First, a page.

Republic of Congo takes unprecedented decision on large-scale agriculture in forest areas

TWITTER
FACEBOOK
Photo: Fidelis Manga/WWF
WWF | 15 February 2019

Republic of Congo takes unprecedented decision on large-scale agriculture in forest areas 
 
WWF has welcomed the decision by the government of the Republic of Congo to regulate the opening up of new plantations in the forested areas of the country. According to a Ministerial order signed by Congo’s Minister of Agriculture, Fisheries and Animal Husbandry and the Minister of Land Tenure in charge of Relations with the National Assembly, all large scale agricultural activities beyond five hectares should be oriented to the savannah areas of the country.
 
WWF has welcomed the decision by the government of the Republic of Congo to regulate the opening up of new plantations in the forested areas of the country. According to a Ministerial order signed by Congo’s Minister of Agriculture, Fisheries and Animal Husbandry and the Minister of Land Tenure in charge of Relations with the National Assembly, all large scale agricultural activities beyond five hectares should be oriented to the savannah areas of the country.
 
The Ministerial order signed in October 2018 states that the decision is in line with the Republic of Congo’s international commitments to fight against climate change. It abrogates all previous contrary decisions with immediate effect. “This is an unprecedented decision that should serve as yardsticks for other governments in the Congo basin”, declares Marc Languy, Deputy Regional Director of WWF-Africa, in charge of Central African countries.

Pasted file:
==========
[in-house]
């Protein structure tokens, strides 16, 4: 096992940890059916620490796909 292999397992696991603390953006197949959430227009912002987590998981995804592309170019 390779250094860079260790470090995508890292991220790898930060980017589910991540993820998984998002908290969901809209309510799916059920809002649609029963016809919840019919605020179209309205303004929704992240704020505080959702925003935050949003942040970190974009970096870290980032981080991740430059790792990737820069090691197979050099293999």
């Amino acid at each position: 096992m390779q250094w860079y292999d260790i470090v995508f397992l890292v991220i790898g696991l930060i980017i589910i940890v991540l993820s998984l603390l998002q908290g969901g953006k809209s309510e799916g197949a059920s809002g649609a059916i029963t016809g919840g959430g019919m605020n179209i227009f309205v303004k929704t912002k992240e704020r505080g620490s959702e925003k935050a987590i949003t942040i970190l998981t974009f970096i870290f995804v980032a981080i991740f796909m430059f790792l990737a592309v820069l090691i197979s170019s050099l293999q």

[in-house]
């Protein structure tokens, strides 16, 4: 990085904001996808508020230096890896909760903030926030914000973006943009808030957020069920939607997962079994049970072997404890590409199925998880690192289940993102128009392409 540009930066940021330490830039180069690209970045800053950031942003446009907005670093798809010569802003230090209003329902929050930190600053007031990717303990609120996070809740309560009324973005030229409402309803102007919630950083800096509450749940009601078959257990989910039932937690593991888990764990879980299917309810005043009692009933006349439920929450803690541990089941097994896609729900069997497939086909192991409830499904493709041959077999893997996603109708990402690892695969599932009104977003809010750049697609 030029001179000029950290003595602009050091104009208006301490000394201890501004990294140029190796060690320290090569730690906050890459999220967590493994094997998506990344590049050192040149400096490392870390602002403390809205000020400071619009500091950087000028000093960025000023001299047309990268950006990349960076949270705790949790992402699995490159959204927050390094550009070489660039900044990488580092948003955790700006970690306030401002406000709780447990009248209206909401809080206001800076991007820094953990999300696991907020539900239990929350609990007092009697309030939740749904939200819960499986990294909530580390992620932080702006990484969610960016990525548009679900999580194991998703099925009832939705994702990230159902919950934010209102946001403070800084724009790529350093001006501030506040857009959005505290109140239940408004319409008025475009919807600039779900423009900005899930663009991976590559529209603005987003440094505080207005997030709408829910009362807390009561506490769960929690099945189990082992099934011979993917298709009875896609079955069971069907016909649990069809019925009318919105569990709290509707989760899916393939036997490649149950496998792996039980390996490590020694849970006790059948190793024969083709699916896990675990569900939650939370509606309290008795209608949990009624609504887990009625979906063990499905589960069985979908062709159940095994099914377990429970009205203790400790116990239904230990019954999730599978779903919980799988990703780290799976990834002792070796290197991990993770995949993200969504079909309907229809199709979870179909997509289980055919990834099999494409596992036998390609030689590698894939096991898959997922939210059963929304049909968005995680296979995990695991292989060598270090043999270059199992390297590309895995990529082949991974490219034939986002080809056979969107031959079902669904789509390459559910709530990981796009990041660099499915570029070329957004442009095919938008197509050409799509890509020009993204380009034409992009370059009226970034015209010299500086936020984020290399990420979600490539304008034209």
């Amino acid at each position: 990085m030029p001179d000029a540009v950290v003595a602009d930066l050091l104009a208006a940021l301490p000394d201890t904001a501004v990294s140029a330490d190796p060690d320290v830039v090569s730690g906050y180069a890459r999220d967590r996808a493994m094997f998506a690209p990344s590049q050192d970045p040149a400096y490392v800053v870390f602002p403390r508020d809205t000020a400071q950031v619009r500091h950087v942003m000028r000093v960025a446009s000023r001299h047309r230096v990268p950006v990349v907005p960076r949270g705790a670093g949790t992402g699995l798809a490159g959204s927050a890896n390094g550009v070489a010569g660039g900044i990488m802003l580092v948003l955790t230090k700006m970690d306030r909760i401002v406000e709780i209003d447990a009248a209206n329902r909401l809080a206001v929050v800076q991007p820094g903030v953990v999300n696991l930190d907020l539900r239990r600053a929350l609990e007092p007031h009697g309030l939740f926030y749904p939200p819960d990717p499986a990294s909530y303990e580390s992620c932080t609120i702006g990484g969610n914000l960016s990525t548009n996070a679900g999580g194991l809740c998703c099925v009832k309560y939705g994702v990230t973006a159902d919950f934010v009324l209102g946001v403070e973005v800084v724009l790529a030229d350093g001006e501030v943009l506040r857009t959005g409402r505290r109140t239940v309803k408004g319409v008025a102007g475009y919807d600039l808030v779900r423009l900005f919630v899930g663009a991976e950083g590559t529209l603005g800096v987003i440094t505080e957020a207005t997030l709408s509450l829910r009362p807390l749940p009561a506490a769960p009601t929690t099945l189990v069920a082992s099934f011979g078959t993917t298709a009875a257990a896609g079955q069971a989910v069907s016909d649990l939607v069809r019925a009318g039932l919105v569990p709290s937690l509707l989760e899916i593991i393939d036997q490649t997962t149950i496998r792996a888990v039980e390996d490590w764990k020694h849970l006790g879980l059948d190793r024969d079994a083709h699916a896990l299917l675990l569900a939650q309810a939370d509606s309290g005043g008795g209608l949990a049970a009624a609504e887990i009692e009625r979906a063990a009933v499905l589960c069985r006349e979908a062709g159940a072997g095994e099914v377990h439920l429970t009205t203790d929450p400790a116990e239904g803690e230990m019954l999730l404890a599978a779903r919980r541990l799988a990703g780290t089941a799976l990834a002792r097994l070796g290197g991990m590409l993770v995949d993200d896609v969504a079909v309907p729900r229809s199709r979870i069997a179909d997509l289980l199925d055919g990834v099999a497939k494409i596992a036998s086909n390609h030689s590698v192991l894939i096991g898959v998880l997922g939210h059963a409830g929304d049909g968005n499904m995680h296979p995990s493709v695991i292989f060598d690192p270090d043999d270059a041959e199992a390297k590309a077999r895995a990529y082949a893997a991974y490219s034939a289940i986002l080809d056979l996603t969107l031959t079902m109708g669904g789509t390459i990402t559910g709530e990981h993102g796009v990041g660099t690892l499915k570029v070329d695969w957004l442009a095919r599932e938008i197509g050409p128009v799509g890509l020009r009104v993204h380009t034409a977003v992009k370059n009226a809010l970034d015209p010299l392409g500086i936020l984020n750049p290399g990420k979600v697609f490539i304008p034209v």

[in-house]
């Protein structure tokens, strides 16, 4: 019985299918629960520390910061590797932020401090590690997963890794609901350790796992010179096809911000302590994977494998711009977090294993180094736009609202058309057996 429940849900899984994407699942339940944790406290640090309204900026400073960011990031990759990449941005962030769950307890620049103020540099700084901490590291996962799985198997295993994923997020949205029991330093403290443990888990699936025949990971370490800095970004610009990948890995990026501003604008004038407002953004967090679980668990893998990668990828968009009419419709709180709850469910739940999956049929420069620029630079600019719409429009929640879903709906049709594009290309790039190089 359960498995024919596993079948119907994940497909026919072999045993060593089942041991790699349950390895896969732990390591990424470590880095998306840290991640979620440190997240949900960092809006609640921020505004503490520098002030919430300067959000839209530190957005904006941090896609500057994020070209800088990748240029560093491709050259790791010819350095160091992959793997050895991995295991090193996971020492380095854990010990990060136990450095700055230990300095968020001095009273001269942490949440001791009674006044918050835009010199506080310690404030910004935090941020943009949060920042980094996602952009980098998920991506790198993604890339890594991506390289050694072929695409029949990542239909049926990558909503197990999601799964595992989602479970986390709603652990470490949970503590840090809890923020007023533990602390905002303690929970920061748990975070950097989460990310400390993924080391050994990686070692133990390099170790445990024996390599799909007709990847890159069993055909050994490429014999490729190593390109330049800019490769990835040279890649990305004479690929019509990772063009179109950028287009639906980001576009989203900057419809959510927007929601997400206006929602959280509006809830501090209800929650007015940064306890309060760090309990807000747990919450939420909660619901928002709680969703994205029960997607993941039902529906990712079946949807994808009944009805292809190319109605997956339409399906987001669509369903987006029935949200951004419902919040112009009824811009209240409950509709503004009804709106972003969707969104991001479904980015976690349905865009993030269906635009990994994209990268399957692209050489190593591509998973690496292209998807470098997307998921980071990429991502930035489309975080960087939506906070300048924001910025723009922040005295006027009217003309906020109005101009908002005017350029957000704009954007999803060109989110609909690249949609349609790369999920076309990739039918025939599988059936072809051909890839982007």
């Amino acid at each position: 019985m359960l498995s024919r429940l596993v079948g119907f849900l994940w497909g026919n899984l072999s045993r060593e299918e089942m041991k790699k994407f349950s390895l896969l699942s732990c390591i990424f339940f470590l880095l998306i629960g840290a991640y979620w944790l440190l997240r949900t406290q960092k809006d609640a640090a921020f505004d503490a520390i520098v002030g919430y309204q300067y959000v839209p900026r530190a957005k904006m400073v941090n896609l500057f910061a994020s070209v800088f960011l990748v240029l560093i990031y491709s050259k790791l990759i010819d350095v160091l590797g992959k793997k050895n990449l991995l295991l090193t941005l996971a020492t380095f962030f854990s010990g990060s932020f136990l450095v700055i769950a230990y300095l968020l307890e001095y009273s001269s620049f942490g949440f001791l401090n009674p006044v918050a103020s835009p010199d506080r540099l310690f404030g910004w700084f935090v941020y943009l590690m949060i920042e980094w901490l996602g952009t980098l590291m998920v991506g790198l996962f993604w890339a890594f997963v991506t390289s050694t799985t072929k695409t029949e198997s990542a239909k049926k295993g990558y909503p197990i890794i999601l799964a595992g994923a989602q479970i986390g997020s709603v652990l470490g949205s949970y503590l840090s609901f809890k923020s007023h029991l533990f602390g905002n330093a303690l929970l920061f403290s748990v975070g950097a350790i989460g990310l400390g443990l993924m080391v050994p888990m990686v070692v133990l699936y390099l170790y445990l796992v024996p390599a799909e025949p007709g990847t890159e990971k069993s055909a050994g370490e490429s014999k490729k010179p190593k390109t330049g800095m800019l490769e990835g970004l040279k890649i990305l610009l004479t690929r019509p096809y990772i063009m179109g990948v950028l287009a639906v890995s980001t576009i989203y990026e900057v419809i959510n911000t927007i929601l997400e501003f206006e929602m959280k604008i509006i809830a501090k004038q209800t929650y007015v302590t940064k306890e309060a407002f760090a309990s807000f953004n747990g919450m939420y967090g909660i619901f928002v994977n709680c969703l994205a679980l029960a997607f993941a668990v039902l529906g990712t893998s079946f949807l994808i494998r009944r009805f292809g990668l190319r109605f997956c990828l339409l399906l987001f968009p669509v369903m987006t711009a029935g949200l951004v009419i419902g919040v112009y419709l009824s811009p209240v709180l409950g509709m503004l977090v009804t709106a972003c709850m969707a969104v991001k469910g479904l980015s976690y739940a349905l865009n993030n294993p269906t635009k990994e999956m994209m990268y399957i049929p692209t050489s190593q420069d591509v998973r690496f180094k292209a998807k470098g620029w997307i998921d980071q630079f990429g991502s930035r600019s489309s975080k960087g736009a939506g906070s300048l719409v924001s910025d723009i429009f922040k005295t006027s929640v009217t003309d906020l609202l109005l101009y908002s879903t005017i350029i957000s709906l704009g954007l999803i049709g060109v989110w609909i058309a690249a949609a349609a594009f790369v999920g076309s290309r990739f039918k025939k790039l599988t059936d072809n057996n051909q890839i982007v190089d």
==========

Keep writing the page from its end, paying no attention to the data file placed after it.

WWF has been encouraging governments of Central African countries to adopt sustainable agriculture and sustainable forest management approaches in a bid to stop conversion of high conservation value (HVC) and high carbon stock (HCS) forest areas and to fight against climate change by reducing emissions. “One of the biggest drivers of deforestation is the clearing down of huge forest expanse for commercial agriculture,” says Languy.  “If not attenuated, this practice could have serious consequences on the HCV/HCS forest and wildlife in the Congo basin region. “This is why WWF is appealing to other governments of the Congo Basin to emulate the example of the Republic of Congo”, Languy states.
 
WWF has been working with governments, private sector, NGO partners and local and indigenous people to promote sustainable agriculture. One of the strategies is sustainable development of the palm oil sector through the application of the Round Table for Sustainable Palm Oil (RSPO) standards, rehabilitation of old inactive/abandoned plantations, replanting of aged plantations instead of expansion and development of new plantations in savannah areas.
Original source: WWF
TWITTER
FACEBOOK
TWITTER
FACEBOOK

1 Comments


  1. Dr. Ian Manning
    01 Mar 2019

    As a former Chef de Composante of ECOFAC in the Odzala in 1992 and 1993 I congratulate the Congo Government on this decision. I am concerned about the criticism being levelled by Survival International at WWF over the treatment of the Baka by ecoguards.. I have been in touch with Jaap van der Waarde and what he told me fits in with my own experience of running anti-poaching units in the Odzala, and of my attempts to safeguard the rights of Baka. We had incidents of brutality, but they were not the ECOFAC's doing. Survival, despite my request that they send in - together with WWF - a fact-finding team, continue their accusations. This does no one any good.

Post a comment

Name

Email address (optional - if you want a reply)

Comment